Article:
After receiving the mandate to form the next government from President Reuven Rivlin, Prime Minister Benjamin Netanyahu called on fellow lawmakers Tuesday to end their boycotts of him and join his coalition In an effort to avoid unprecedented fifth elections in two years.
"I will do everything to get Israel out of the cycle of elections. We will form a strong government — not a government of stagnation, but a government of action," the premier said. "It's time to stop the personal boycotts and disqualifications,"
He added that the "task at hand was not simple but within reach."
"Just like how we brought about the economic stimulus plan to all citizens of Israel; just like how we acted to fortify our security and achieve peace with Arab countries that served all Israeli citizens — what interests me first is the historic mission to secure the existence and future of the State of Israel."
Israel's longest-serving prime minister said he considers himself "the prime minister of everyone" and vowed that a government under his leadership would continue investing large sums in Israel's Arab sector which suffers from crumbling infrastructure and high crime and poverty rates.
Netanyahu also mentioned the Iranian threat and reiterated his commitment to prevent Tehran from acquiring nuclear capabilities. He also promised to fight the International Criminal Court's "absurd decision to accuse our soldiers, commanders of war crimes" against the Palestinians in the Gaza Strip.
Netanyahu received the recommendations of 52 lawmakers in the 120-member Knesset in Rivlin's consultations on Monday, as Jerusalem District Court saw the start of the evidentiary stage of the prime minister's trial for bribery, fraud and breach of trust.
Centrist Opposition Leader Yair Lapid of the Yesh Atid party got 45 endorsements and former defense minister Naftali Bennett of the far-right Yamina got seven — all from his own party.
The breakaway right-wing New Hope led by former Likud minister Gideon Saar and the two predominantly Arab parties, Joint List and Ra'am, declined to endorse any candidate, leaving their combined 16 seats in the wind. Pleas from both Netanyahu and Lapid for support to make up their respective majority shortfalls went unanswered.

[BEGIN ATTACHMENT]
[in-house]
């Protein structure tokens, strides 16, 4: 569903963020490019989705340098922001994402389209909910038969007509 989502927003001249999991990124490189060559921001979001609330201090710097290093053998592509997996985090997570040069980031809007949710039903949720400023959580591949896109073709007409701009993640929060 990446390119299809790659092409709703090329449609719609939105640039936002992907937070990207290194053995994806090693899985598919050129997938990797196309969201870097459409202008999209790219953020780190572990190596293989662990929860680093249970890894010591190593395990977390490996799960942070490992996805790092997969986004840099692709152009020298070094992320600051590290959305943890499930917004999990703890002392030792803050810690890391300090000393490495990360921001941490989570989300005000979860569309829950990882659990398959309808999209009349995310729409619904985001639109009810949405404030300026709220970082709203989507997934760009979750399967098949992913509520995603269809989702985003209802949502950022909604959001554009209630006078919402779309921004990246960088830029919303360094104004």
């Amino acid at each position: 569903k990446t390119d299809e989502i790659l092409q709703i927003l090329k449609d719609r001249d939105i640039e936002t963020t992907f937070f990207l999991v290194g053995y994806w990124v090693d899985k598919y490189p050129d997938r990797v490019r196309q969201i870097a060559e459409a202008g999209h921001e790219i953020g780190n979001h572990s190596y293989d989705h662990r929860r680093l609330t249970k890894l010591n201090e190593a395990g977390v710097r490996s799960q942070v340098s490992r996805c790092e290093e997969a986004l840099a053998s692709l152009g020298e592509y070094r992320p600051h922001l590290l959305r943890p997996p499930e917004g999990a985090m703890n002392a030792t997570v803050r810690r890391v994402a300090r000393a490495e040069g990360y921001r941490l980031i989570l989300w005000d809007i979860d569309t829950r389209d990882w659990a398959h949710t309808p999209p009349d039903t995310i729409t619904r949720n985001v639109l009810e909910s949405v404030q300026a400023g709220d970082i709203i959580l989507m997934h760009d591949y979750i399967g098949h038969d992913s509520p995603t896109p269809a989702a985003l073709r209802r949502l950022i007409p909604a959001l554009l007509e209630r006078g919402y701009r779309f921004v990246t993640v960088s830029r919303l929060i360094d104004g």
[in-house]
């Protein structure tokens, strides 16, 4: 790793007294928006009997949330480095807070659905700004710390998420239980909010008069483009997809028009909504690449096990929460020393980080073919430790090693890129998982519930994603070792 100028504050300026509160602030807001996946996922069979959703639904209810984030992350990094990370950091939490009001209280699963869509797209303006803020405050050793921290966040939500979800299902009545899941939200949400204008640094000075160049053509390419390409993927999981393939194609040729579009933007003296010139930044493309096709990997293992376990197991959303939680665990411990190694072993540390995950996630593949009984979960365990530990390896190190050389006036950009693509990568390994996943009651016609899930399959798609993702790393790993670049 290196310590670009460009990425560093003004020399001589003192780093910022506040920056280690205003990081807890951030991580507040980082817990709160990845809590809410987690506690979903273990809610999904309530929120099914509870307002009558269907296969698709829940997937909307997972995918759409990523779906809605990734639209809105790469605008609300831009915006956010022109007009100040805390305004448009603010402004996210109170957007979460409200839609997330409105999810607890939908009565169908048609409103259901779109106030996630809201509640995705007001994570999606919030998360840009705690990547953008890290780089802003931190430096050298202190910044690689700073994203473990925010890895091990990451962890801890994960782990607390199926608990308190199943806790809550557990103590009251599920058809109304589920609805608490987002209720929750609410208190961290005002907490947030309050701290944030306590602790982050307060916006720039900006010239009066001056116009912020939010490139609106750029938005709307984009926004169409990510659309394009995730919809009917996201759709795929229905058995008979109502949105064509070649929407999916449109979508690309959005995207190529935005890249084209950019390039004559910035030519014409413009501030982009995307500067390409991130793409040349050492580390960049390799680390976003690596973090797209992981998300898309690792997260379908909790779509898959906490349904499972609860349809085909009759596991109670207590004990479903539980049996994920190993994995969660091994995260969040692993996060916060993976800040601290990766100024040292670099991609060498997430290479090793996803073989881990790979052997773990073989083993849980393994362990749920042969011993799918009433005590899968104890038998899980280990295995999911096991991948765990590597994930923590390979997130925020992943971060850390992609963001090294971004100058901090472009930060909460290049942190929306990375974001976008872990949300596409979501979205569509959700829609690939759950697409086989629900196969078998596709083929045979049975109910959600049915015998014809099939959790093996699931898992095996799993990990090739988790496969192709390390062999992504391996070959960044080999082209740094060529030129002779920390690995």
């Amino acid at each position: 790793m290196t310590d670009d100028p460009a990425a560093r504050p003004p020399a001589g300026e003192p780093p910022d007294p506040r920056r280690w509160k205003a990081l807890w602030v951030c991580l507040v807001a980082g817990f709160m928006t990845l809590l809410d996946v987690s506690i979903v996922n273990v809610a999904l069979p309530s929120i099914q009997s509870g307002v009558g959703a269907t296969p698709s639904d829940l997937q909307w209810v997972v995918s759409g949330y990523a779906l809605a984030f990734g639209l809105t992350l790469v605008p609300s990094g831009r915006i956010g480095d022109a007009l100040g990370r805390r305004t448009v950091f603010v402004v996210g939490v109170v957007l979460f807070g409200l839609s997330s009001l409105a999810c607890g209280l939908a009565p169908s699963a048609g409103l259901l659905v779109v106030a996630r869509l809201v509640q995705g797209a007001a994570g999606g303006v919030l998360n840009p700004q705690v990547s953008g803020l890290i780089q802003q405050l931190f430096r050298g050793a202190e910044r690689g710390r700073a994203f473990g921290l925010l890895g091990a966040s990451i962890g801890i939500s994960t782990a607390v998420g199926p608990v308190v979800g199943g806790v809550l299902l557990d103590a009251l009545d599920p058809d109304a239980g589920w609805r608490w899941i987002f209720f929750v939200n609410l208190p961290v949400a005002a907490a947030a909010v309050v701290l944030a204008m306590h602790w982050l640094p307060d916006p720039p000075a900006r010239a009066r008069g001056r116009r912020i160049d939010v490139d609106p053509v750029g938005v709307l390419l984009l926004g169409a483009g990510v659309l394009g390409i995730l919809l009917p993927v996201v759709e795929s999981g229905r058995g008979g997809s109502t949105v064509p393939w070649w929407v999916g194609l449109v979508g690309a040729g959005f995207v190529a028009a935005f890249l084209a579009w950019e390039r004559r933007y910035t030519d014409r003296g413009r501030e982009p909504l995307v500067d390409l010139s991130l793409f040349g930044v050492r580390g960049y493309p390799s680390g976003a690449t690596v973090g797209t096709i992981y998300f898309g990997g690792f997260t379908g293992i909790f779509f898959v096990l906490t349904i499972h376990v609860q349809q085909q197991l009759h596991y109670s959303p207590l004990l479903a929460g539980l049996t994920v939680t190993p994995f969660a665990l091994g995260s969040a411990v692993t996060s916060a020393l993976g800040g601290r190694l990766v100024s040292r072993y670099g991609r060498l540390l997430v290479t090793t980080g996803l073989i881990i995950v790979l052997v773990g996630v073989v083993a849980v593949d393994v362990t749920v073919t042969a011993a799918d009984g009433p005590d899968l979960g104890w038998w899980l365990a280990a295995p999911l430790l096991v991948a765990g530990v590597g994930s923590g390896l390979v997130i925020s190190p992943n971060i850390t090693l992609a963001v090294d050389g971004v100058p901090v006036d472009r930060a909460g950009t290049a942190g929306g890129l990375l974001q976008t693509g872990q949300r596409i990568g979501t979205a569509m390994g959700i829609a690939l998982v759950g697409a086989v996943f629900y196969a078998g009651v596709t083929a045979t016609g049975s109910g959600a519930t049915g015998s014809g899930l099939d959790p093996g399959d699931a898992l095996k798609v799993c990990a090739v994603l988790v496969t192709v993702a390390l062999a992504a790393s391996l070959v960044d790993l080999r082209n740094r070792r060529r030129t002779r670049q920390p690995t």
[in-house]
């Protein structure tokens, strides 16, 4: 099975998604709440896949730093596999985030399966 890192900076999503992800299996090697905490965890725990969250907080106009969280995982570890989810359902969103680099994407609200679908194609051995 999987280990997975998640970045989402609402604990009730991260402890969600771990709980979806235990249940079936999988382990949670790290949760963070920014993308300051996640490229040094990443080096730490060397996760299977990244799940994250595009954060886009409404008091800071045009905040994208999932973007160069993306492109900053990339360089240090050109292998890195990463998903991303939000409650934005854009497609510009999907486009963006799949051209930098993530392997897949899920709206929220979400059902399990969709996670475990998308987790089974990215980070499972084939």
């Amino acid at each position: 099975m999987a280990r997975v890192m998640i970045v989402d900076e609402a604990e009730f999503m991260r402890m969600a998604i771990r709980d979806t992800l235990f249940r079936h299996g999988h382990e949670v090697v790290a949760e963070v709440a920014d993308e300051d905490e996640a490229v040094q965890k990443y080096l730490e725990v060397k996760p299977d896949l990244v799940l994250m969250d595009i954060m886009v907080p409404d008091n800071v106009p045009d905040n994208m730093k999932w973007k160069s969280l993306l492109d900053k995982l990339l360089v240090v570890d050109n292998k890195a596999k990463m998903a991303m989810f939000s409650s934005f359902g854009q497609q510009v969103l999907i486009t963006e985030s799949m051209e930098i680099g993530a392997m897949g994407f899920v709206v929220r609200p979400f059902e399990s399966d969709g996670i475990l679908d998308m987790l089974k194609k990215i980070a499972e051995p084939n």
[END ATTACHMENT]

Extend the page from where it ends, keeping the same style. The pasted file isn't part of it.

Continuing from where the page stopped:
The deadlock over recommendations was a reflection of the political stalemate in the country, which held elections on March 23 — the fourth time in two years — only for the outcome to again be inconclusive.
Rivlin was reluctant to task the incumbent to form a new government and said that he felt none of the candidates had a chance of putting together a viable coalition but as he was obliged by law, he was resigned to tap Netanyahu.
"I know the position held by many, that the president should not give the role to a candidate that is facing criminal charges, but according to the law and the decision of the courts, a prime minister can continue in his role even when he is facing charges," Rivlin said in a televised address from his Jerusalem residence.
"Moreover, the question of giving the role to a candidate facing criminal charges was one of intense political and public disagreement over the recent election campaigns," he said.
But, Rivlin said, the decision "on the substantive and ethical question of the fitness of a candidate facing criminal charges to serve as prime minister" was not his to make.
"The President of the State of Israel is not a substitute for the legislature or for the judiciary," he said. "In this situation and in the absence of other options, I received my decision in accordance with the map of recommenders, which indicates a slightly higher chance of MK Benjamin Netanyahu forming a government," Rivlin concluded.
Yesh Atid leader Yair Lapid said in response that although Rivlin "fulfilled his duty and was left with no other choice," his decision to task Netanyahu with the formation of Israel's next government was "a mark of shame for Israel and a shame for its status as a law-abiding state."
Naftali Bennett, who heads Yamina, on the other hand, was less pessimistic, telling reporters he "wishes luck" to Netanyahu in his attempt to form a coalition. "We will leave no stone unturned on a mission to prevent fifth elections, but without sacrificing our values," he said.
Netanyahu, who is Israel's longest-serving leader and in power consecutively since 2009, now has 28 days to try to put together a coalition.
He can request a two-week extension from Rivlin, who has the option of later assigning the task to someone else if the prime minister is unsuccessful.